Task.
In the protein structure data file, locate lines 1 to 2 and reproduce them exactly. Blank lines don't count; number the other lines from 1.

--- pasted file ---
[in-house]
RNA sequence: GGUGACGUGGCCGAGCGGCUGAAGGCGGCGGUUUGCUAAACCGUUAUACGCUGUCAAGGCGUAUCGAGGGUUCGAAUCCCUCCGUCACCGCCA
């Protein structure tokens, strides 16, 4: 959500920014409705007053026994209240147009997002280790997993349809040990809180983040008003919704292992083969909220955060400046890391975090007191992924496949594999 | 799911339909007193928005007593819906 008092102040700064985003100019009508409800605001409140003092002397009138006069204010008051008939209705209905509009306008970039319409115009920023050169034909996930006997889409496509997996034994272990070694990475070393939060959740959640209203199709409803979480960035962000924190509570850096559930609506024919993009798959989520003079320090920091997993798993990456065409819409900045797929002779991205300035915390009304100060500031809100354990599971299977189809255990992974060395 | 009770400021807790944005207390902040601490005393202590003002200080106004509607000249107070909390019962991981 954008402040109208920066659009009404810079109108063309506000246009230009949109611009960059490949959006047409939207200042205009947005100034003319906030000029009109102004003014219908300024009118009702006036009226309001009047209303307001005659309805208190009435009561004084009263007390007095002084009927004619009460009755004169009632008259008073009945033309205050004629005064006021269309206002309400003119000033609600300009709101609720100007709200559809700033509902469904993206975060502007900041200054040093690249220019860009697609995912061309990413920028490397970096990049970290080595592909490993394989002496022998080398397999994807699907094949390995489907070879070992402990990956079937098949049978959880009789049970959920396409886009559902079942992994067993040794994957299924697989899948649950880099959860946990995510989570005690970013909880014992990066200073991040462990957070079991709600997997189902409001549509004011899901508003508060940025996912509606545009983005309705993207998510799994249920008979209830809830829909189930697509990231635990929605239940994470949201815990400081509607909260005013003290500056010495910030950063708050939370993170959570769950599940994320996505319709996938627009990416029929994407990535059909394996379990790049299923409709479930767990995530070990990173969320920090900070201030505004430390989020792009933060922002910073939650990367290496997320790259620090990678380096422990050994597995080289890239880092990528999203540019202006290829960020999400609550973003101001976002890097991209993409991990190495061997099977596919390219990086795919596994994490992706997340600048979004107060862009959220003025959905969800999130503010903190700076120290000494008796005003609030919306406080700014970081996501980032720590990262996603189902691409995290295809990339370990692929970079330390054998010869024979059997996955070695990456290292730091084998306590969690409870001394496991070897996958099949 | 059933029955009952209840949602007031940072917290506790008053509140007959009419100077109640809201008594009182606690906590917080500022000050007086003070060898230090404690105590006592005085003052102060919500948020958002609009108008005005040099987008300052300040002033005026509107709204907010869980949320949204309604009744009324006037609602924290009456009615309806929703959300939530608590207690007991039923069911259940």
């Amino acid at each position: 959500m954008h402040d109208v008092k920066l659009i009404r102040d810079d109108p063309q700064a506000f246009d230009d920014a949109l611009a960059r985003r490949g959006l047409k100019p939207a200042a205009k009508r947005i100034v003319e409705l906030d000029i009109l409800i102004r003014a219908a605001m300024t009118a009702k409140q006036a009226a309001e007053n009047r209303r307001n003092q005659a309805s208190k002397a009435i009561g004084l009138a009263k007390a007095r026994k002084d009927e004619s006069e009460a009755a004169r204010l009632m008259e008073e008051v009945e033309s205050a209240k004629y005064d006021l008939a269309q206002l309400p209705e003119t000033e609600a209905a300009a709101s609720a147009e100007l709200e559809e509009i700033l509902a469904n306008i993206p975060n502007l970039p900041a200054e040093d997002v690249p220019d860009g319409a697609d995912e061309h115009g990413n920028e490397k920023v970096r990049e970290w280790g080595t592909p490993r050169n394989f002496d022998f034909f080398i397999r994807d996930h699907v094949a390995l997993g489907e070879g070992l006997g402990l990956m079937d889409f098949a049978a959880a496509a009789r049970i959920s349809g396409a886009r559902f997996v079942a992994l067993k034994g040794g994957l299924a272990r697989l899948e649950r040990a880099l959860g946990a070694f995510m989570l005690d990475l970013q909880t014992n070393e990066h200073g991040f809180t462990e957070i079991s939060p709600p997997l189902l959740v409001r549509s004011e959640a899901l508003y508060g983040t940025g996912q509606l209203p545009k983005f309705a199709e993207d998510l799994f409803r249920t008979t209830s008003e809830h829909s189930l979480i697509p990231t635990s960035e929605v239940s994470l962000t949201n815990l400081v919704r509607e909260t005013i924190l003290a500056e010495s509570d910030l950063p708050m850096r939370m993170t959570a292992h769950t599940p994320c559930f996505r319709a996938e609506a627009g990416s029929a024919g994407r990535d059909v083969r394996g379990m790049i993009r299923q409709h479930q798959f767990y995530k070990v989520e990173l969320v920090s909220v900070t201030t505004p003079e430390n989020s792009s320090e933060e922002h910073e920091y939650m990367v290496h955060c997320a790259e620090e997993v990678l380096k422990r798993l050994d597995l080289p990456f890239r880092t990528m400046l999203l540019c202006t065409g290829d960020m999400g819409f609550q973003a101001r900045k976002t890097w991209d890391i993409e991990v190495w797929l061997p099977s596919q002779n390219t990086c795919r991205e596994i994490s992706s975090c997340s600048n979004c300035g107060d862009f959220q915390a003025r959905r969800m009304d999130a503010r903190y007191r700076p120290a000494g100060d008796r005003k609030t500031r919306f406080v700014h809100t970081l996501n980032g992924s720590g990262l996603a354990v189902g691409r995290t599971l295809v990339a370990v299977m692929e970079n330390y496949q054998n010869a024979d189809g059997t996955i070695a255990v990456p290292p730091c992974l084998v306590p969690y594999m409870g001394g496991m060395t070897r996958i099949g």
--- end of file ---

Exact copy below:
[in-house]
RNA sequence: GGUGACGUGGCCGAGCGGCUGAAGGCGGCGGUUUGCUAAACCGUUAUACGCUGUCAAGGCGUAUCGAGGGUUCGAAUCCCUCCGUCACCGCCA